New Zealand market snapshot released
08 August 2018
Australia and New Zealand (NZ) are the two leading global sheepmeat exporters, particularly with respect to the prime lamb trade. However, with increasing global demand for sheepmeat set to exceed the production capacity of both nations, growing the value of exports in premium markets will play an even more prominent role for both suppliers.
Since 2007, NZ sheepmeat (lamb and mutton) production has failed to surpass 500,000 tonnes carcase weight (cwt), underpinned by a contraction of the sheep flock from 2007-2014 (23%), resulting from an expansion of the dairy herd (27%),
On-farm productivity gains, specifically through improved lambing rates and increased carcase weights, have provided some support to sheepmeat production but not enough to mitigate the decline in the sheep. NZ sheepmeat exports have remained stable in recent years, after a period of growth from 2011 to 2014, albeit at the expense of the domestic market.
Traditionally, NZ sheepmeat exports have been destined for the European Union (EU) and while this remains a prominent market for NZ sheepmeat, the development of exports to China has been robust.
NZ, like Australia, has emerged as a dominant supplier of sheepmeat to China, with consumption growth underpinned by rising disposable incomes in China and an inability for domestic production to keep pace with demand. Preferential free trade agreements (FTA) have also supported the trade, with NZ lamb exports to China in 2017 totalling 107,000 tonnes shipped weight (swt) and mutton reaching 47,000 tonnes swt.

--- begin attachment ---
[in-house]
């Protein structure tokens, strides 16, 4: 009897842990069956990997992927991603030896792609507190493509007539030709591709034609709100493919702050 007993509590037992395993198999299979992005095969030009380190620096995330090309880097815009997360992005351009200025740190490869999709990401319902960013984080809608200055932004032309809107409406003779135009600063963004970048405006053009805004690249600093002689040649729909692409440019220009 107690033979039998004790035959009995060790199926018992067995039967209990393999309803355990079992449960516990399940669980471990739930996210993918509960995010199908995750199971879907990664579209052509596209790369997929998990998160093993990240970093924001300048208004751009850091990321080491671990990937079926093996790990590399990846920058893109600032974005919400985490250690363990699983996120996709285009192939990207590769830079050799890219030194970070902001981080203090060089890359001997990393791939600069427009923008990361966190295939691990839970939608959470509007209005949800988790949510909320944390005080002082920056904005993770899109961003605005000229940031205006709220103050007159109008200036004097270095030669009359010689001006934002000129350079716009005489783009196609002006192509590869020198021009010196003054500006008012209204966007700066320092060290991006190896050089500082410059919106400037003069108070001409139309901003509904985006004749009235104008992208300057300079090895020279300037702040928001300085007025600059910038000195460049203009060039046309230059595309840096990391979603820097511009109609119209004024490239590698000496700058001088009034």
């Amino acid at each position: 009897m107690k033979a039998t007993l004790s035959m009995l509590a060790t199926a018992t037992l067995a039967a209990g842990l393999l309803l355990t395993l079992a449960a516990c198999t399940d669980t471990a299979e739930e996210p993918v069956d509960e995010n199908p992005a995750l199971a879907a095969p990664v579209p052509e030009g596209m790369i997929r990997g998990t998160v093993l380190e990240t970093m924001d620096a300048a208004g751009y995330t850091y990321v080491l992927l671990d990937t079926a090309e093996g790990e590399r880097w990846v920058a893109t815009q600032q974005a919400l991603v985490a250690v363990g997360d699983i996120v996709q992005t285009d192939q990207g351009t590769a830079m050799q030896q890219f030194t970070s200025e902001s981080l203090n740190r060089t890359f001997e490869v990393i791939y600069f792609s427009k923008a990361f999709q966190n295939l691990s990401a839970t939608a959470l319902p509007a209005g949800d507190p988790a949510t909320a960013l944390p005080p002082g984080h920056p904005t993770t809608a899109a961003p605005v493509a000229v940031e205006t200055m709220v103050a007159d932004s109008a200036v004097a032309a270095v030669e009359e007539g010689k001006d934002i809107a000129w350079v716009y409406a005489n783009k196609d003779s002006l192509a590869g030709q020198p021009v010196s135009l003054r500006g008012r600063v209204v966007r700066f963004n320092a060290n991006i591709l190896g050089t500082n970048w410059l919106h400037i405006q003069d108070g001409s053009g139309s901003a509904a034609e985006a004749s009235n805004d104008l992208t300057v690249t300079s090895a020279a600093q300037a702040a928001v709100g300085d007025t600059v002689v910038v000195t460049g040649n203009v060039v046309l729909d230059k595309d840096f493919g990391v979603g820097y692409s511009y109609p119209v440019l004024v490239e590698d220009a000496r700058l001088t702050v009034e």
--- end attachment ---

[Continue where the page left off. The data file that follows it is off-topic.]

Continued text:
As highlighted last week, current export demand has seen lamb prices surge and, in light of supply limitations, growing the value of sheepmeat exports will increasingly become a focus for the NZ sheep industry as a means of differentiating itself as a premium supplier.
In recognition of the need to grow the value proposition of NZ sheepmeat, Beef + Lamb NZ recently launched Taste Pure Nature, a country of origin brand aimed at delivering the provenance story of NZ red meat, similar to Australia’s global brand, True Aussie.
NZ is not expected to increase production or its exportable surplus significantly, if at all. Any lift in NZ exports will be underpinned by on-farm productivity gains, specifically through improved lambing rates and increased carcase weights.
The shifting reliance on China could leave NZ exposed to economic shocks or swings in China’s domestic sheep flock. Given the price-sensitive nature of the Chinese market, a slowdown in economic growth could see demand in the region subside. Conversely, a recovery in the Chinese sheep flock could also generate a similar outcome. Any such outcomes would result in increased pressure on markets where Australia has greater market share, namely the US and Middle East, or result in a resurgence in NZ lamb entering the EU.
In the short-term, growing the value of sheepmeat exports, through programs such as Taste Pure Nature, appears to be a priority for NZ while longer-term market access opportunities could provide further benefits to the industry.
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